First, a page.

Shorten is, as of Friday, a required witness at the Heydon Commission: it is therefore safe to assert he is now under investigation by the Royal Commission, just as Sinodinis was at ICAC, and it is proper that he follow the lead Sinodinis’ actions set.

I think that Shorten should confront the accusations against him head-on now: it could be a detailed public statement, rebutting point-by-point his alleged (or insinuated) involvement in the scandals being uncovered at the AWU, with the promise of hard evidence to substantiate any claims he makes now to be produced when he takes the stand in September.

And I think it better that he do it in a forum where his remarks will be on the record, and thus subject to the laws of the land: no parliamentary privilege for this exercise in other words, should Shorten undertake it. It would be in the public interest for any statement by Shorten on these matters to be actionable, and it might even engender some confidence and respect for him among the millions of increasingly sceptical voters his political conduct to date suggests he takes for fools.

But if such a statement is just too much for Shorten and his cronies to stomach, then he must resign; in the circumstances, his position is shaky enough as it is, and for this to drag on for months, unanswered, would see Bill Shorten become the only issue in Australian politics until his interrogation by a Royal Commission and a forensic dismantling of any evidence he produces by its personnel.

This country simply can’t afford the indulgence. And even if it could, based on Shorten’s track record in politics to date, there’s no value to be gained from such an indulgence at all.


Sinodinis Resigns; Full Ministerial Reshuffle Must Follow

THE RESIGNATION from Tony Abbott’s ministry by Assistant Treasurer Arthur Sinodinis — sidelined since March after being implicated in an ICAC investigation — is welcome, overdue, yet warrants no acclaim; Sinodinis’ leave from ministerial duty has been badly mishandled, but his belated departure provides an opportunity for Abbott to extensively reshuffle (and fix) his sometimes misfiring frontbench. Early portents, however, are not promising.

The “simply stand firm” mentality that has characterised the Abbott government so often, and usually for the worst reasons, looks set — barring a miracle onslaught of good common sense — to hit the government between the eyes not once, but twice, in the next few days, and it remains to be seen how much collateral damage it stands to suffer if the folly Tony Abbott is rumoured to have been goaded into actually comes to pass next week.

“Simply standing firm” on principle — real principle, not the BS diatribes that pass for political discourse in Australia today — is noble, and can ultimately reap dividends.

But doing it through sheer stubbornness, or because inactivity masquerading as single-mindedness is the easy option of least resistance, is a hazardous pastime indeed.

And to be clear, there is plenty of the latter going on in Canberra at present, and laughably little of the former.

But first things first: Assistant Treasurer Arthur Sinodinis has resigned from the Abbott government ministry, fully nine (9) months since stepping aside from his official duties after being adversely named at ICAC; his absence has weakened the government, and compromised an already inadequate economic management team led by Treasurer Joe Hockey at a time when the integrity of policy and tactical and strategic nous have been sorely lacking in the face of a ridiculously populist but effective onslaught by just about everyone who doesn’t vote Liberal.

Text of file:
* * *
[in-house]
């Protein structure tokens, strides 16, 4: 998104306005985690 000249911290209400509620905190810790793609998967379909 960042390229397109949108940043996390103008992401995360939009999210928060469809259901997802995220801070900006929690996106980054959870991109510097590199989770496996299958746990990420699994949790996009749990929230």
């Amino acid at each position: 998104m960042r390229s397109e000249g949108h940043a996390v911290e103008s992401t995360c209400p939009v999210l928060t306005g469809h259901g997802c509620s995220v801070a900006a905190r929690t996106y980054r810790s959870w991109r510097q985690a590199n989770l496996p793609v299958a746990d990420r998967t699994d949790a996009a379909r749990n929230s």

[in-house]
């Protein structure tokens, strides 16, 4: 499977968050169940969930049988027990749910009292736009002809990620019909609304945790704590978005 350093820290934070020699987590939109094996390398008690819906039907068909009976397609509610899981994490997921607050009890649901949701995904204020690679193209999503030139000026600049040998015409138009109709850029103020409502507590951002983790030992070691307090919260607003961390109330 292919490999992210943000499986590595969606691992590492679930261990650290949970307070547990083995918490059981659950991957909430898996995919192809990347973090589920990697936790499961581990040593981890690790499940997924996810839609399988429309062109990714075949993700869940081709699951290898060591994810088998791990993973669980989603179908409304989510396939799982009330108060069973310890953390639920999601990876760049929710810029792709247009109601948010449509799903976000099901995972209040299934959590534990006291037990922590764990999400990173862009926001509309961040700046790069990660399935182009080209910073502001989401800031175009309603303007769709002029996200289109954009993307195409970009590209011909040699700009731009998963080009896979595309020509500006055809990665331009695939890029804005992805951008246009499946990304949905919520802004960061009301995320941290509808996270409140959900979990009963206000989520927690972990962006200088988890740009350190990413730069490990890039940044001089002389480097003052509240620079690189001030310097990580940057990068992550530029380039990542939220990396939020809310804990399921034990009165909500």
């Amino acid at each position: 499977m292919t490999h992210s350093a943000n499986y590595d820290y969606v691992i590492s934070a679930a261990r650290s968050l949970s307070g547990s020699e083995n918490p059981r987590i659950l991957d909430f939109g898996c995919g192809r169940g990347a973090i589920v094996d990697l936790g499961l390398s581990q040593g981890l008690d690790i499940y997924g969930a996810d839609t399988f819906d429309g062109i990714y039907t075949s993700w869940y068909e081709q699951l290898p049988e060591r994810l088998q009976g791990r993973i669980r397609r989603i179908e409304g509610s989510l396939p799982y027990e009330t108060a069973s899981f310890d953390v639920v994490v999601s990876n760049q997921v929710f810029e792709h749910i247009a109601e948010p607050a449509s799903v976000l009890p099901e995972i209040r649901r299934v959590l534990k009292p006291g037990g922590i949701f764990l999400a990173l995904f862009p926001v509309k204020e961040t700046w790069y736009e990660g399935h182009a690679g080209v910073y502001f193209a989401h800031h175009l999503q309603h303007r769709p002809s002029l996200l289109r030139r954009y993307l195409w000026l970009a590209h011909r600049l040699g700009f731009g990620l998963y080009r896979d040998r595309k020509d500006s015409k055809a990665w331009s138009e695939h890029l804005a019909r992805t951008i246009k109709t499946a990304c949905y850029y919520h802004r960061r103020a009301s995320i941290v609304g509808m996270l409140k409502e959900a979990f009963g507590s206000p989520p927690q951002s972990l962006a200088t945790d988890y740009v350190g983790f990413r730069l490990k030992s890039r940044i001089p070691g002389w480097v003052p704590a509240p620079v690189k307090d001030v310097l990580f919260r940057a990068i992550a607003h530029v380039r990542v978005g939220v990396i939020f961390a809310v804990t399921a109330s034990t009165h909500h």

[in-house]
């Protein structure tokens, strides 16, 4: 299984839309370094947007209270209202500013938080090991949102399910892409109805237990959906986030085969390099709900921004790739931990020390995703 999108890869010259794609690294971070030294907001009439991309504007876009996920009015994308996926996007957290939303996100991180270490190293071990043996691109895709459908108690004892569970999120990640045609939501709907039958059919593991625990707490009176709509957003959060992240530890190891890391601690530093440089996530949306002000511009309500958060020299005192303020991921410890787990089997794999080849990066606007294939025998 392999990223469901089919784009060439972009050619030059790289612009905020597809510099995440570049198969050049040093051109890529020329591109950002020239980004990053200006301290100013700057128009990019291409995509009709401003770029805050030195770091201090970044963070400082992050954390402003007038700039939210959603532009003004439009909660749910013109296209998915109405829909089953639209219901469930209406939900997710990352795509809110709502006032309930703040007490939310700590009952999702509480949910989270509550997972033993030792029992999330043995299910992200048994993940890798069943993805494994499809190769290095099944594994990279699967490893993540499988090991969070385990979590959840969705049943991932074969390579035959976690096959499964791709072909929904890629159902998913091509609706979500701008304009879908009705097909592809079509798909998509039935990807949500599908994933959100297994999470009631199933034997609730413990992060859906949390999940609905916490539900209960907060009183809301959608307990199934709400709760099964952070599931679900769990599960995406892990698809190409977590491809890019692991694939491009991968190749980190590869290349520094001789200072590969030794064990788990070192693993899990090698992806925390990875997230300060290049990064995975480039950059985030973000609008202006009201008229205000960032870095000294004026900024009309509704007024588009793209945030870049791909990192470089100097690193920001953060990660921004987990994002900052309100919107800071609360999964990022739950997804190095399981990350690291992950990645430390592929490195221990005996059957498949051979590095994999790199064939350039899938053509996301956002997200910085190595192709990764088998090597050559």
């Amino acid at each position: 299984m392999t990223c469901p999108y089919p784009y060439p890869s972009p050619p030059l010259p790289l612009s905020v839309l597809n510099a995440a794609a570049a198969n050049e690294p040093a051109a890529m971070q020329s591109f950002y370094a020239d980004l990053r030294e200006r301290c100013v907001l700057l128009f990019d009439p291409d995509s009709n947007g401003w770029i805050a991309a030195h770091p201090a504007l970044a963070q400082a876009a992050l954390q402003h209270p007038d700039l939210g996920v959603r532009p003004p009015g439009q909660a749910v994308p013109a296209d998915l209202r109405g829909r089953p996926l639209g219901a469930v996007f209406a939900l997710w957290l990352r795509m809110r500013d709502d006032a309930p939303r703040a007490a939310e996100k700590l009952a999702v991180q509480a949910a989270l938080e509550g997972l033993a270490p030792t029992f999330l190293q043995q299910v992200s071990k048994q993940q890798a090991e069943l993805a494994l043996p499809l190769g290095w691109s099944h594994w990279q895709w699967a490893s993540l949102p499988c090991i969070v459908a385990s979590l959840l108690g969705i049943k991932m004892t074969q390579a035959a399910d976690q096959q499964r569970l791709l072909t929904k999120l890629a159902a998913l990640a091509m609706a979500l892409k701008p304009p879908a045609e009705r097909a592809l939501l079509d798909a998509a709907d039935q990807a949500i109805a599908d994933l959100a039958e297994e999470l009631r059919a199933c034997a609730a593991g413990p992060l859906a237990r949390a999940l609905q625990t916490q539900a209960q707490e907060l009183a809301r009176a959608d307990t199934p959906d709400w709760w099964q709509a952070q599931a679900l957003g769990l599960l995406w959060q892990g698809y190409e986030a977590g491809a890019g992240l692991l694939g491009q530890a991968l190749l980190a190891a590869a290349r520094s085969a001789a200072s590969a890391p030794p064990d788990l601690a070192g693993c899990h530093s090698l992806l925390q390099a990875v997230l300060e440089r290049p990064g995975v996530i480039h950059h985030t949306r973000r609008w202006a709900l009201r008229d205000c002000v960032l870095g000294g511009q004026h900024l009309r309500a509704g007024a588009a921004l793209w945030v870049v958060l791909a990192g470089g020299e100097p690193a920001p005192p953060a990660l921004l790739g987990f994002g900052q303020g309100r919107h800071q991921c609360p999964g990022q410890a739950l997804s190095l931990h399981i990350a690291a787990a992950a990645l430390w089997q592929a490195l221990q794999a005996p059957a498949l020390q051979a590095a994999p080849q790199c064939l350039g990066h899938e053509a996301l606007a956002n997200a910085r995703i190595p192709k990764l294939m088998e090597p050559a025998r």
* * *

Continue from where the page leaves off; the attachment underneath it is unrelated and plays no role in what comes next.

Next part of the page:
Once again, I reference the ten-point opinion poll deficit the government has faced ever since the May budget.

Sinodinis has been sidelined on full pay, whilst the government has floundered against an all-out parliamentary assault (especially in the Senate, where Sinodinis sits), and whilst its firepower has been one key gun down with him missing. It is difficult to know where to begin.

Sinodinis’ resignation certainly can’t be said to have been offered and accepted in the best interests of the Liberal Party; if it had been it would have been forthcoming in March. There is nothing quick about ICAC, and it would have been reasonable to assume from the outset that even if cleared, Sinodinis would have been subject to its processes for months.

Certainly the belated resignation announcement is welcome, and overdue, even if it is motivated by a delay of further months emanating from ICAC and the machinations surrounding it.

But nobody should be leaping out of their skins to give the Senator a round of applause; as I said, this should have happened months ago.

ICAC — as the NSW ALP knows all too well — is political poison, and whilst I do not suggest in any way that Senator Sinodinis is guilty of any wrongdoing, from a purely political perspective the mere association with ICAC is enough to tarnish anyone it touches.

In fact, Sinodinis may well end up being cleared by ICAC, and if he is then it is one of those grossly unfortunate and unfair aspects of political life that even if innocent of any impropriety, his name will have still been smeared: nine months is a long time for the broader public to engage in (often uninformed) banter and speculation, and there are those who will have already judged and sentenced the Senator nonetheless.

The end target of public distaste over this particular ICAC activity is the political standing of the Abbott government.